The UK needs to make a generous offer, which specifies the nature of its obligations, with final agreement on exact sums conditional on progress on trade, argues Martin Wolf.
[...] Brexiters should remember that Remainers accounted for nearly half the electorate. To heal the domestic rift, they should want a good post-Brexit deal. Moreover, the EU shares our values and, by virtue of its proximity, most of our security interests. Opening a deep and potentially permanent rift with the rest of the EU cannot be in the UK’s interests. Finally, the EU is our neighbour and will remain the UK’s most important economic partner.
Some economists argue that neither proximity nor favourable market access matters much. Yet US trade in goods with the EU (less the UK) is almost exactly the same as the UK’s, even though its economy is seven times as big. What explains this? The answers are proximity and the fact that the UK is inside the customs union and single market, instead of trading on terms agreed at the World Trade Organization.
Moreover, 48 per cent of UK exports went to the rest of the EU in 2016. Exports to the US, an even bigger economy than the rest of the EU, were only 16 per cent of its total exports. China took 5 per cent. Canada, Japan, Australia, New Zealand and South Korea, together, took 6 per cent. Distance and market access matter. On both points, the UK stands to lose an irreplaceable deal after Brexit.
Reaching a deal that preserves good relations and as much access as possible to EU markets is self-evidently in the UK’s national interest. Moreover, with the best will in the world, it will be hard to arrange a smooth transition to trading on WTO terms, in time to meet the March 2019 deadline. But the will cannot be the best if the UK walks out, leaving vital EU objectives — the UK’s financial obligations, treatment of EU nationals resident in the UK and Ireland — not just unresolved, but repudiated. The view that a “no deal” outcome makes sense, for Brexiters, is surely ludicrous.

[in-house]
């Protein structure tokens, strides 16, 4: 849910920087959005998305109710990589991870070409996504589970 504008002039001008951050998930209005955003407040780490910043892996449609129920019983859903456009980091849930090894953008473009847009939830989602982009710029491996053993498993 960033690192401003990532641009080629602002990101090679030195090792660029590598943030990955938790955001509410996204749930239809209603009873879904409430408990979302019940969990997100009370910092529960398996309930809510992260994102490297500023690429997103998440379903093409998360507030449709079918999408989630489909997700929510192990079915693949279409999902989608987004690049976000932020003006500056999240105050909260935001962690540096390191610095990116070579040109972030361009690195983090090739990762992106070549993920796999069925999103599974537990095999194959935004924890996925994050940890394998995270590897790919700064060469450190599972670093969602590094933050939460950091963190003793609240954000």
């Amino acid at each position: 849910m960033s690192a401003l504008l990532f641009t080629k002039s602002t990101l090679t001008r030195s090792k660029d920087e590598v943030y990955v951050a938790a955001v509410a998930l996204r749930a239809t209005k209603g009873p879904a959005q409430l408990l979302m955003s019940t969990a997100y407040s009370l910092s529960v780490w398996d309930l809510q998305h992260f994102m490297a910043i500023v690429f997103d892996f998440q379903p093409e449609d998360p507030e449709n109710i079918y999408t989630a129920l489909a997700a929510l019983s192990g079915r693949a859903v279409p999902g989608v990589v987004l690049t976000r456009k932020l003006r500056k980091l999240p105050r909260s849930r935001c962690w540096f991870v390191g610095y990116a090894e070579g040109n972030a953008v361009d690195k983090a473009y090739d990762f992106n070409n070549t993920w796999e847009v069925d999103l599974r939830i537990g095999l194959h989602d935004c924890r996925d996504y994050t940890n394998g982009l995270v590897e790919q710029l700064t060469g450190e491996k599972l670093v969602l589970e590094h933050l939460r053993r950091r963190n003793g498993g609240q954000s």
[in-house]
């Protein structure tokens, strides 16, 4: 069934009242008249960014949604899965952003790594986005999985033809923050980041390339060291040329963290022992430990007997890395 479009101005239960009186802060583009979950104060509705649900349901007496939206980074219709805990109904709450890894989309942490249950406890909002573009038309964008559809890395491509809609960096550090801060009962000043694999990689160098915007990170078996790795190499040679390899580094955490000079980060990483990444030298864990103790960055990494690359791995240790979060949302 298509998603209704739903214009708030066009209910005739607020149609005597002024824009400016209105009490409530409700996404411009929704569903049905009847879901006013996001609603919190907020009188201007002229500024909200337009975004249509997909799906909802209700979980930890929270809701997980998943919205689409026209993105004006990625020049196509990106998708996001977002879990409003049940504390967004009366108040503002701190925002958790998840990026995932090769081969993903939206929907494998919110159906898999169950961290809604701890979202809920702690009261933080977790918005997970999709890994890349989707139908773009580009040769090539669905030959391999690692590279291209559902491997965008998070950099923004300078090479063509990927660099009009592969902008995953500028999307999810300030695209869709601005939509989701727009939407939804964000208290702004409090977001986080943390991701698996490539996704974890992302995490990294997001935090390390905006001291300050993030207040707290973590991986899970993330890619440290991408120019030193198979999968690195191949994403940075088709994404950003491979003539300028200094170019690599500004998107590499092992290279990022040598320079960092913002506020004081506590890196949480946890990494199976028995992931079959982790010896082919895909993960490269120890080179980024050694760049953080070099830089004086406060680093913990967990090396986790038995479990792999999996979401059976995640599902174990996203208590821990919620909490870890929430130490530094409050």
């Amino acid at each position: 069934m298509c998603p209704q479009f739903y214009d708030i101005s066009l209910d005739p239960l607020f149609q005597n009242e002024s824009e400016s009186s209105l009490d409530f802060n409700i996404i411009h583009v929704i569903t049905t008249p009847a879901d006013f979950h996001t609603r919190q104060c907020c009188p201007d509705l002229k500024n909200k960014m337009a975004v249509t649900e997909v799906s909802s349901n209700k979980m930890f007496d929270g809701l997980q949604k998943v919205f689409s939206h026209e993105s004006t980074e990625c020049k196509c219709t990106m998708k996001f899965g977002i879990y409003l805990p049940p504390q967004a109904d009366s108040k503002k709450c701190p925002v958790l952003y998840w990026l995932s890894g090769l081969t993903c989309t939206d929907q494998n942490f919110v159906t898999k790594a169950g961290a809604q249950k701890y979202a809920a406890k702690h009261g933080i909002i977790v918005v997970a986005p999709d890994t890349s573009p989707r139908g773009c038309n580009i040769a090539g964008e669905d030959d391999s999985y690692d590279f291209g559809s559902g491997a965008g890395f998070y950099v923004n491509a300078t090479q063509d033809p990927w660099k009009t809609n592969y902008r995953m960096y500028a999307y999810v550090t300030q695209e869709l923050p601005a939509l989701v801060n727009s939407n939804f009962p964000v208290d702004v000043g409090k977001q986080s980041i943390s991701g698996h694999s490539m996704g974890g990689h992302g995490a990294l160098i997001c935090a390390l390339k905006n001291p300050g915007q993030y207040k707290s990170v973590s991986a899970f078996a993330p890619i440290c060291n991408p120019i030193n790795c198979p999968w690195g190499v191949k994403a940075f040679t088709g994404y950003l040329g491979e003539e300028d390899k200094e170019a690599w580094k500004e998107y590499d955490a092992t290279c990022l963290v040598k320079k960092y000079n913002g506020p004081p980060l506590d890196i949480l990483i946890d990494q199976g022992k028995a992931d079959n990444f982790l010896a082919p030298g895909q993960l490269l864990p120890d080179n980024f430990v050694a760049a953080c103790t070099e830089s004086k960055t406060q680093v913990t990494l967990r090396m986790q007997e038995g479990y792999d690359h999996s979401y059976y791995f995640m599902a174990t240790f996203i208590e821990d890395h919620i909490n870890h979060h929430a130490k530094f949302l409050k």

Progress has to be made soon. The latest a deal covering the divorce, transition and outlines of the final relationship can be reached is around a year from now. Even that would be too late for business, which needs to know early in 2018 what will be happening after March 2019. To get there, enough progress on divorce issues must be made by mid-December for the EU to move on to issues of the future.
Making progress on the divorce is also of vital interest to the UK. It is not in the UK’s interest to leave the fate of EU citizens resident in Britain or of British citizens resident in the EU in limbo. People who came here to work in good faith should not be treated as pawns. Doing so is sure to damage the UK. Similarly, as I learnt on a fascinating recent trip to Belfast, the prospects for prosperity in Northern Ireland, and perhaps even for peace, may be in the balance. This, surely, is a vital UK interest.
True, to make progress the UK may have to offer a one-off payment of €20bn-€40bn more than Theresa May, the prime minister, has offered so far. But even a total of €60bn would be only 2.5 per cent of UK gross domestic product. Borrowing this amount would increase public debt by just 3 per cent. The UK can now borrow this money at near-zero real interest rates and then amortise it over decades.
The simple truth is that not only can the UK afford to make this payment, to create goodwill and move on with the negotiations, but it cannot afford not to do so. The economic and fiscal losses from a chaotic crash out of the EU would certainly cumulate to a far larger sum. While gaining a good transition and final deal remain big challenges, we have to move on to those discussions and we have to do so now. This is in the UK’s interests. That must be recognised. [...]
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